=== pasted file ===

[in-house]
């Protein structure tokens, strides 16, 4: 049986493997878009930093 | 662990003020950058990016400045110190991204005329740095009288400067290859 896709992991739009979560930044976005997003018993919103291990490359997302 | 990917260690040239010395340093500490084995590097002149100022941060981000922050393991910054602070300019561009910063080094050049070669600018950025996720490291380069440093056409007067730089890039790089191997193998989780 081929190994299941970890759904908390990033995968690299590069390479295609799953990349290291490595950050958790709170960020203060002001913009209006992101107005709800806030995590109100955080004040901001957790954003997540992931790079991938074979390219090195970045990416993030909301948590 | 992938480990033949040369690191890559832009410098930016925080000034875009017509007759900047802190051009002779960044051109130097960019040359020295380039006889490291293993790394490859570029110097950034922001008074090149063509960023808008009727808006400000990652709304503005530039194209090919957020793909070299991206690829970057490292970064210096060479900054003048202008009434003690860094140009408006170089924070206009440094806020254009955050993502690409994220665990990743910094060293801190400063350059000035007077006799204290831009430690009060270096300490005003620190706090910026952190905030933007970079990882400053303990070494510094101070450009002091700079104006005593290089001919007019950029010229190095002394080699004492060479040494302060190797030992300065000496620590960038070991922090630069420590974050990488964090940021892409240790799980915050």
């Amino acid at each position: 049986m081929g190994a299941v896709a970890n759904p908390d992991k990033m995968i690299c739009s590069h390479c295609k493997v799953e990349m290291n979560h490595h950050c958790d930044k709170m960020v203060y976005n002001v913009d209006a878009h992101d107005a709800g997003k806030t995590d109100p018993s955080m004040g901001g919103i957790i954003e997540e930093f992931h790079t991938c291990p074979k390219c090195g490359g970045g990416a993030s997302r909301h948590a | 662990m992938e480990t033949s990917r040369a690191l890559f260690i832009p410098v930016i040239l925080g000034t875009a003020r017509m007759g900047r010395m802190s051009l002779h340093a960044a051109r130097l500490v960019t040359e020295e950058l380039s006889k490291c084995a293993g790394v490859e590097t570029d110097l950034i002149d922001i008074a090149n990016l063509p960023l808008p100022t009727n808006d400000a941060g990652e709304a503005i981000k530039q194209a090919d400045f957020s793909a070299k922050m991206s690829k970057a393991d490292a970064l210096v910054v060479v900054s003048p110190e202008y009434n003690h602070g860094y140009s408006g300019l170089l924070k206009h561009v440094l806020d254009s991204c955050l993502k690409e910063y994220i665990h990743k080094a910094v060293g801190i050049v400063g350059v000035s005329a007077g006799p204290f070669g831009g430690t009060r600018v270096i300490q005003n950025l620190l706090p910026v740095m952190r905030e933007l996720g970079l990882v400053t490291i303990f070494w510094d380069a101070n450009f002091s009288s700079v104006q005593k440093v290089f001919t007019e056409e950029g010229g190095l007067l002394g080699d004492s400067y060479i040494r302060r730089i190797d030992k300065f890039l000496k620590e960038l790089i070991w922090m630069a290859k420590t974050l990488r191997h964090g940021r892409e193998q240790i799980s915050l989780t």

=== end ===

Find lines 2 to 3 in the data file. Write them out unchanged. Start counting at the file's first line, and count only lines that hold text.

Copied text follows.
């Protein structure tokens, strides 16, 4: 049986493997878009930093 | 662990003020950058990016400045110190991204005329740095009288400067290859 896709992991739009979560930044976005997003018993919103291990490359997302 | 990917260690040239010395340093500490084995590097002149100022941060981000922050393991910054602070300019561009910063080094050049070669600018950025996720490291380069440093056409007067730089890039790089191997193998989780 081929190994299941970890759904908390990033995968690299590069390479295609799953990349290291490595950050958790709170960020203060002001913009209006992101107005709800806030995590109100955080004040901001957790954003997540992931790079991938074979390219090195970045990416993030909301948590 | 992938480990033949040369690191890559832009410098930016925080000034875009017509007759900047802190051009002779960044051109130097960019040359020295380039006889490291293993790394490859570029110097950034922001008074090149063509960023808008009727808006400000990652709304503005530039194209090919957020793909070299991206690829970057490292970064210096060479900054003048202008009434003690860094140009408006170089924070206009440094806020254009955050993502690409994220665990990743910094060293801190400063350059000035007077006799204290831009430690009060270096300490005003620190706090910026952190905030933007970079990882400053303990070494510094101070450009002091700079104006005593290089001919007019950029010229190095002394080699004492060479040494302060190797030992300065000496620590960038070991922090630069420590974050990488964090940021892409240790799980915050």
């Amino acid at each position: 049986m081929g190994a299941v896709a970890n759904p908390d992991k990033m995968i690299c739009s590069h390479c295609k493997v799953e990349m290291n979560h490595h950050c958790d930044k709170m960020v203060y976005n002001v913009d209006a878009h992101d107005a709800g997003k806030t995590d109100p018993s955080m004040g901001g919103i957790i954003e997540e930093f992931h790079t991938c291990p074979k390219c090195g490359g970045g990416a993030s997302r909301h948590a | 662990m992938e480990t033949s990917r040369a690191l890559f260690i832009p410098v930016i040239l925080g000034t875009a003020r017509m007759g900047r010395m802190s051009l002779h340093a960044a051109r130097l500490v960019t040359e020295e950058l380039s006889k490291c084995a293993g790394v490859e590097t570029d110097l950034i002149d922001i008074a090149n990016l063509p960023l808008p100022t009727n808006d400000a941060g990652e709304a503005i981000k530039q194209a090919d400045f957020s793909a070299k922050m991206s690829k970057a393991d490292a970064l210096v910054v060479v900054s003048p110190e202008y009434n003690h602070g860094y140009s408006g300019l170089l924070k206009h561009v440094l806020d254009s991204c955050l993502k690409e910063y994220i665990h990743k080094a910094v060293g801190i050049v400063g350059v000035s005329a007077g006799p204290f070669g831009g430690t009060r600018v270096i300490q005003n950025l620190l706090p910026v740095m952190r905030e933007l996720g970079l990882v400053t490291i303990f070494w510094d380069a101070n450009f002091s009288s700079v104006q005593k440093v290089f001919t007019e056409e950029g010229g190095l007067l002394g080699d004492s400067y060479i040494r302060r730089i190797d030992k300065f890039l000496k620590e960038l790089i070991w922090m630069a290859k420590t974050l990488r191997h964090g940021r892409e193998q240790i799980s915050l989780t």